Zeus Kerravala explained the executive leadership team organization as follows:

The ELT is organized around product roadmap and product innovation, but that’s not necessarily the way customers purchase things. Cisco used to report to the Street three product segments: 1) infrastructure platforms, which was by far the biggest, it was all their networking equipment; 2) applications; and 3) security. Now it’s moved to five new segments, secure agile networks, hybrid work, end-to-end security, internet for the future and optimized app experiences. And I think what Cisco’s trying to do is align the way it reports to the way customers buy.

How Cisco thinks about its TAM

One of the big takeaways at the investor meeting was how Cisco sees its total available market. Liz Centoni and Chief Financial Officer Scott Herren showed the following slide:

The message was that Cisco has a large and growing market and a TAM of somewhere between $800 billion and $900 billion depending on which slide and data points you use. The point is, Cisco is not constrained by lack of opportunity.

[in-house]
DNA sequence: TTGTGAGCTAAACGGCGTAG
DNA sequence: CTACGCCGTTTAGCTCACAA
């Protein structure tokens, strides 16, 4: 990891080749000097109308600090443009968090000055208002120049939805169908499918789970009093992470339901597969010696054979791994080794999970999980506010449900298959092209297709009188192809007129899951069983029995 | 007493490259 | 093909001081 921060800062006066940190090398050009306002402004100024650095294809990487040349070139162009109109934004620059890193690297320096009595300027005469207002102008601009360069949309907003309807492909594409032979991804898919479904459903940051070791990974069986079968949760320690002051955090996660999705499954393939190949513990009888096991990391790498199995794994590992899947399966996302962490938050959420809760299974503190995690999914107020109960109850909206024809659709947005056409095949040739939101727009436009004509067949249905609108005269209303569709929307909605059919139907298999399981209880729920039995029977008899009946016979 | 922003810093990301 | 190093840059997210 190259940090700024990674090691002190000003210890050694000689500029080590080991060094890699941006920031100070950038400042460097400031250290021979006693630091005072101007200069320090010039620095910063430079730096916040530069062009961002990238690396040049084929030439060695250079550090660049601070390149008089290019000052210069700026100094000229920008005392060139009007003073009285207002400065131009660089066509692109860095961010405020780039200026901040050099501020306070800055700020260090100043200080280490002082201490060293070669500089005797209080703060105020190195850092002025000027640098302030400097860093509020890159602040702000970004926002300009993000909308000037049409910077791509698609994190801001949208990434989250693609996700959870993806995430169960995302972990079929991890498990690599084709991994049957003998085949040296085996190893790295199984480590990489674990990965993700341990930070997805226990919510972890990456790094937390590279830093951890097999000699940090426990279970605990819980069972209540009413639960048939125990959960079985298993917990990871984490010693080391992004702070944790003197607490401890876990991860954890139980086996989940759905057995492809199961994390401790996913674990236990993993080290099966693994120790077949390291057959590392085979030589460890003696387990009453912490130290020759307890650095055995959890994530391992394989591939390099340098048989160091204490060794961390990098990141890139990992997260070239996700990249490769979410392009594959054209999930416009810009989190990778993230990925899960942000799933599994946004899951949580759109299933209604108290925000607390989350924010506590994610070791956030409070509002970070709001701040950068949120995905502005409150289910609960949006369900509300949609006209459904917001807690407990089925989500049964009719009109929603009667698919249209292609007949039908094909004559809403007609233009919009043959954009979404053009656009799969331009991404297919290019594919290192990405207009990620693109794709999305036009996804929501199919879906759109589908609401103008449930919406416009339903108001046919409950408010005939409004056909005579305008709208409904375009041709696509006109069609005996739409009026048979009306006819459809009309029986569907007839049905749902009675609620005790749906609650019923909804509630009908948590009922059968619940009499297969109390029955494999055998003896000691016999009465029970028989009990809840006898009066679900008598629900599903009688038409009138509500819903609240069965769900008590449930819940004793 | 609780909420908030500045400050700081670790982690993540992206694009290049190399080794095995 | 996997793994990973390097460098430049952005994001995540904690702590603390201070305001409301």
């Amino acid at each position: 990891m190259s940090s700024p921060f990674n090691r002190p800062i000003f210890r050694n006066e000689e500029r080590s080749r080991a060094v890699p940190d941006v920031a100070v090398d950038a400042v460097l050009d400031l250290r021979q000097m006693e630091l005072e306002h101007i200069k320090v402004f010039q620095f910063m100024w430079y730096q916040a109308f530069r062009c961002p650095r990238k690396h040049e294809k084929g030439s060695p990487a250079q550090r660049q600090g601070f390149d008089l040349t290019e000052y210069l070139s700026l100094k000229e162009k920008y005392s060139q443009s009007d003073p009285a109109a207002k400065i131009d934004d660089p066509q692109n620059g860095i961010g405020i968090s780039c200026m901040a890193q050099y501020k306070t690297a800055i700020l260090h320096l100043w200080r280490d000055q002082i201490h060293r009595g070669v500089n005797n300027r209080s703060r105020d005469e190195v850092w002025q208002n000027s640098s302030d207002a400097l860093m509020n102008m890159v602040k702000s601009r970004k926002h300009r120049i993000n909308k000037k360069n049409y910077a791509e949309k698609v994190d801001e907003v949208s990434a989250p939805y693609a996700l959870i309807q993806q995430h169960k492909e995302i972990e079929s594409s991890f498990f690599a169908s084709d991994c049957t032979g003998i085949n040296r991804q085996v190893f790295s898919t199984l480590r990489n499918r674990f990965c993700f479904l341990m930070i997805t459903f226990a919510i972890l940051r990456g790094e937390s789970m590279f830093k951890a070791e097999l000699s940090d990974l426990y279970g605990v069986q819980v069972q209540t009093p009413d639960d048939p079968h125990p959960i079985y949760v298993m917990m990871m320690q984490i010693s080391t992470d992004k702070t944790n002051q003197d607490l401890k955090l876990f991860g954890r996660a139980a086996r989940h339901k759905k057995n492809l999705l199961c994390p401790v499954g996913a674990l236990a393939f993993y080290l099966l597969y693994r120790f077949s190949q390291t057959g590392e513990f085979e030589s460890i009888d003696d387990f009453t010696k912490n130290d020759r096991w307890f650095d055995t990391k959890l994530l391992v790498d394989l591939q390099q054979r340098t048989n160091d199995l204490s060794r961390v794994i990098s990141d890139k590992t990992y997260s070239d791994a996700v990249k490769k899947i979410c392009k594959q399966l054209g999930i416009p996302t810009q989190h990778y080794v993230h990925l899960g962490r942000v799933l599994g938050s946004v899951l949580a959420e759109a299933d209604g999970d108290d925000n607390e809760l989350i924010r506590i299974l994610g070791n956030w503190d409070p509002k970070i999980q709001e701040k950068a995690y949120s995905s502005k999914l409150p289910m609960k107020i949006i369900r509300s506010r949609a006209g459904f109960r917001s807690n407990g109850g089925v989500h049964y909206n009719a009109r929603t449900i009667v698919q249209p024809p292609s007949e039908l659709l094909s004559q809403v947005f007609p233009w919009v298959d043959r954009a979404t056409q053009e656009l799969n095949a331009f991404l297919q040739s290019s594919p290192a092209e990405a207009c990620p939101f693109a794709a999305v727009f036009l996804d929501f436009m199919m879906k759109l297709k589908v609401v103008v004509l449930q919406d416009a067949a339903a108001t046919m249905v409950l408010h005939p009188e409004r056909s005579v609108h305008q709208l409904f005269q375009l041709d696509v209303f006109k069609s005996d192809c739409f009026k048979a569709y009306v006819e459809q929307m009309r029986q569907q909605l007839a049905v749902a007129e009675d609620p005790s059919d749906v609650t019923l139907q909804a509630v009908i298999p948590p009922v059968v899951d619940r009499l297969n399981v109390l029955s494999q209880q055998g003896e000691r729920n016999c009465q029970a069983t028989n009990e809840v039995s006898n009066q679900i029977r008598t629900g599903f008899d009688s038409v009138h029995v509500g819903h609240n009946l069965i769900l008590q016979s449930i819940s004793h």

Zeus Kerravala gave his thoughts on Cisco’s TAM expansion strategy:

The big takeaway from the data is there’s still a lot of room ahead for Cisco to grow. It’s a company most people would put in the camp of legacy IT vendor, just because of how long they’ve been around. But they have done a very good job of innovating. And part of that is just these markets that they play in continue to grow and customers continue to have challenges that Cisco can solve. One of the things Cisco has done since the arrival of Chuck Robbins is they don’t fight these trends anymore. Prior to Chuck’s arrival, they resisted the tide of software-defined networking and trends like cloud to some extent. I remember one of the first meetings I had with Chuck, I asked him about that and he said that Cisco will never do that again — that under his watch, if customers are going through a market transition, Cisco wants to lead them through it, not try to hold them back. And I think for that reason, they’re able to look at all of those trends and try to take a leadership position in them, even though some of them might be detrimental to Cisco’s business in the short term. For example, something like software-defined WANs, which you would throw into secure agile networks, may not carry the same kind of remaining performance obligations and margins that their traditional routers did, but ultimately customers are going to buy it and Cisco would like to be the one to sell it to them.

Transition to a subscription-based model

The other big takeaway was the shift to software and subscription revenue. Below is a chart Cisco showed to make the point that it’s one of the largest software companies in the world – certainly within the top 10.